“I've loved Tony Beamer's music for a long time, and loved his John Rambo project when they played with us a year ago. Tony is a very dark, seductive figure on stage,” said Edwards. “[There are] not a whole lot of front men here that [can] pull off his particular vibe, which you probably just need to see to understand. They have the coolest bass player in town [with Zuckerman].”
DJ duo A-Squared Productions will be bouncing between both parties.
The Amber Room will have several DJ sets, including ones by Larner and Hogan themselves. DJ B Qwyatt and will join them.
Patrons can reserve tables in advance, which includes bottle service, hors d'oeuvres and a champagne toast at midnight.
Grand Opening Plans
Although the Amber Room and Deluxe have not officially opened under the control of Larner and Hogan, a series of soft openings have built a significant buzz around the space.
Bands have been performing, albeit extremely sporadically, in the space for almost six months. One of those artists was British bhangra master, Panjabi MC, with a show presented by Cultural Cannibals.
“I loved the venue. It's huge and has an amazing history. The room was lively and has a great vibe,” said Panjabi, of Deluxe. “I spoke to both Hogan and Larner. [and I] love their plans for the place.”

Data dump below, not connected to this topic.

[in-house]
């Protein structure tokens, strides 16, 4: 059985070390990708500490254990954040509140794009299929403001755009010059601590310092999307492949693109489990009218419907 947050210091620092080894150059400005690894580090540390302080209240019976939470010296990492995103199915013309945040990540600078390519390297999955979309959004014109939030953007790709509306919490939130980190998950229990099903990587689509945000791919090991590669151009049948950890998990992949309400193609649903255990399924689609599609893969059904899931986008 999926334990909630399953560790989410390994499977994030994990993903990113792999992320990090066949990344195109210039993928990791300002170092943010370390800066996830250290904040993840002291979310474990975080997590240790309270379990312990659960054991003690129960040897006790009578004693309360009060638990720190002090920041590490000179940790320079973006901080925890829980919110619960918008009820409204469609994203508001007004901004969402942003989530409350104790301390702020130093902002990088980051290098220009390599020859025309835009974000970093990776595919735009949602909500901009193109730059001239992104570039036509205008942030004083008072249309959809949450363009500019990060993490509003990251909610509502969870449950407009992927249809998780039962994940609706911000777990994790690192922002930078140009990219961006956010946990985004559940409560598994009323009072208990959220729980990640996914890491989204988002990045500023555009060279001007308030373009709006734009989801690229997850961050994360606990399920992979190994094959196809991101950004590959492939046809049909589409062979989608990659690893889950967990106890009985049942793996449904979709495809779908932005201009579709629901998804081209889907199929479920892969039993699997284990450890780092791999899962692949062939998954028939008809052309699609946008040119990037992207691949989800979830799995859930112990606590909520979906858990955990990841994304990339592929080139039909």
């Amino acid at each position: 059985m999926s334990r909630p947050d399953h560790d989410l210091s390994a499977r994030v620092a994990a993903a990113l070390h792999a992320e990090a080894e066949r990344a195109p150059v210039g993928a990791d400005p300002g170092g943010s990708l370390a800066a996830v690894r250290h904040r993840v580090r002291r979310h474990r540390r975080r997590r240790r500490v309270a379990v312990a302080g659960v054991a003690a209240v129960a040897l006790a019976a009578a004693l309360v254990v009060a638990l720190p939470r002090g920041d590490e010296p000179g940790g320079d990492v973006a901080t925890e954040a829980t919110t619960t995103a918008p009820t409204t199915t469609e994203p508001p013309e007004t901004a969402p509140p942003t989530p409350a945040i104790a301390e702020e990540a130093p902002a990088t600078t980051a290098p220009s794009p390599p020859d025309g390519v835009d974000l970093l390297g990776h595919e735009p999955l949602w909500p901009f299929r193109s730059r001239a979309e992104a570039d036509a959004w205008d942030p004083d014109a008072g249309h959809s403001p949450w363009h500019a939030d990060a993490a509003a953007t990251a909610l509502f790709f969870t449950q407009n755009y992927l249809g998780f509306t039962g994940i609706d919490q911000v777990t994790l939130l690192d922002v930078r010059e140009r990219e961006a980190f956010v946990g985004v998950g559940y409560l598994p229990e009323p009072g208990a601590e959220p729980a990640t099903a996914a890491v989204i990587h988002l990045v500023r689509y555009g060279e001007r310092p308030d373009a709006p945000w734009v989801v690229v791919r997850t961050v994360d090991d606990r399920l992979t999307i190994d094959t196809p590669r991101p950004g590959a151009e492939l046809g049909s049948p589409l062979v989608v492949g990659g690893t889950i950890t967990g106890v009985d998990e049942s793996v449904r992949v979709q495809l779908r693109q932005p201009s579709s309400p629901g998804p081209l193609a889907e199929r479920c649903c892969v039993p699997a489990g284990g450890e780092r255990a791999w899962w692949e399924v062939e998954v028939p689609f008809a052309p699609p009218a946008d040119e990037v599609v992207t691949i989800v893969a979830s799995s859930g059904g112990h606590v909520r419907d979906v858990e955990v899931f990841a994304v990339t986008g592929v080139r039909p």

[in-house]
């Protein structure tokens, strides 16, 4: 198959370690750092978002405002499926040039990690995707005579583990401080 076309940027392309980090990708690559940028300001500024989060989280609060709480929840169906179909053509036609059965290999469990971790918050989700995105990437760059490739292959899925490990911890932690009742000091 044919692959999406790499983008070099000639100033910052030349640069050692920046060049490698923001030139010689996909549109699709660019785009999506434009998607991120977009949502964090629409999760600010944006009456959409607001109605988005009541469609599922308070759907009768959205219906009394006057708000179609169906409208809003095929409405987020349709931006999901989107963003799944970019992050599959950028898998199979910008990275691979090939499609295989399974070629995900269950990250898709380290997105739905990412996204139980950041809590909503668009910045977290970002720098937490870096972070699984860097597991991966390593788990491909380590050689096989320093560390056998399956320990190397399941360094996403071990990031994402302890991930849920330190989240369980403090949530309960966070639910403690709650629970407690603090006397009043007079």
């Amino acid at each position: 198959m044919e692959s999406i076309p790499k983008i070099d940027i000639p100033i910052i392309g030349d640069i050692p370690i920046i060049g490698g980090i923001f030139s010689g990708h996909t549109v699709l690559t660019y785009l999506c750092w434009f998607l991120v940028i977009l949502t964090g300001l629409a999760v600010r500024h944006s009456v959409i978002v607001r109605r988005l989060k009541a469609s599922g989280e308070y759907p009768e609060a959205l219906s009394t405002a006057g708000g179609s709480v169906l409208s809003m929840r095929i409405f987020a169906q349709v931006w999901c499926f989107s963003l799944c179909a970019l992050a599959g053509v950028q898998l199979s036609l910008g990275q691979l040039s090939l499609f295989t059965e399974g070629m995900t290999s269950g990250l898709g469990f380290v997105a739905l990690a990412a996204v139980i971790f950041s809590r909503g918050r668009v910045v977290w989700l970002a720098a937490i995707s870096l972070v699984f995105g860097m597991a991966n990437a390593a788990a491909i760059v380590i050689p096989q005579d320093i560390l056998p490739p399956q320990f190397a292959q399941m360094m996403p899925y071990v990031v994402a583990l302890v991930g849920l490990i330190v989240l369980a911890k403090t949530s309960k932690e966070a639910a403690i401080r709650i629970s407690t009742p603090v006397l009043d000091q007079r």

The Amber Room was scheduled to open for regular business on New Year's Eve. That date, however, has been pushed back to a date in the first few months of the year.
“We had thought about doing NYE as a grand opening but a lot of our friends andÂ familiesÂ work in the bar industry or haveÂ familyÂ commitments, and there is just no way they would be able to get the night off,” said Larner. He's pushing for an opening date of January, 21st, his birthday.
Although they won't be open during the holidays this year, they'll be up and running before the Super Bowl.
“We have said all along that when we did the grand opening we wanted to make sure we had everything just right. Â We don't want to rush it and open too soon and not put our best foot forward,” said Larner.
Plenty of people are already excited about visiting the venue. Molly Flynn, of Bearded Flower Productions, commented on the choice of venue for the New Year's Eve party.
“We’re definitely excited to see the reaction people are going to have when they see how visually stunning Deluxe at the Amber Room is in conjunction with the phenomenal lineup,” said Flynn.
The space already naturally included a VIP space, which coordinates with the VIP tickets available for the event. The VIP space overlooks the stage directly.
“Can you imagine a cooler place to see your favorite band?” said Hogan, sweeping his arm across the VIP area.
“We could not pass up the opportunity to help in bringing attention to this stunning room, and we think it embodies the attitude of our NYE show better than any other venue could,” said Flynn.
Hogan and Larner have used the already-beautiful Amber Room and Deluxe to create a very desirable venue for local artists.
“There is no venue like this in town,” said Flynn.
The headlining band is definitely excited for the evening.
“It's nice to feel that you were a part of a special night for each (or hopefully most) of the audience, to be the soundtrack to a bunch of bad decisions they will make that night. I like that,” said Edwards.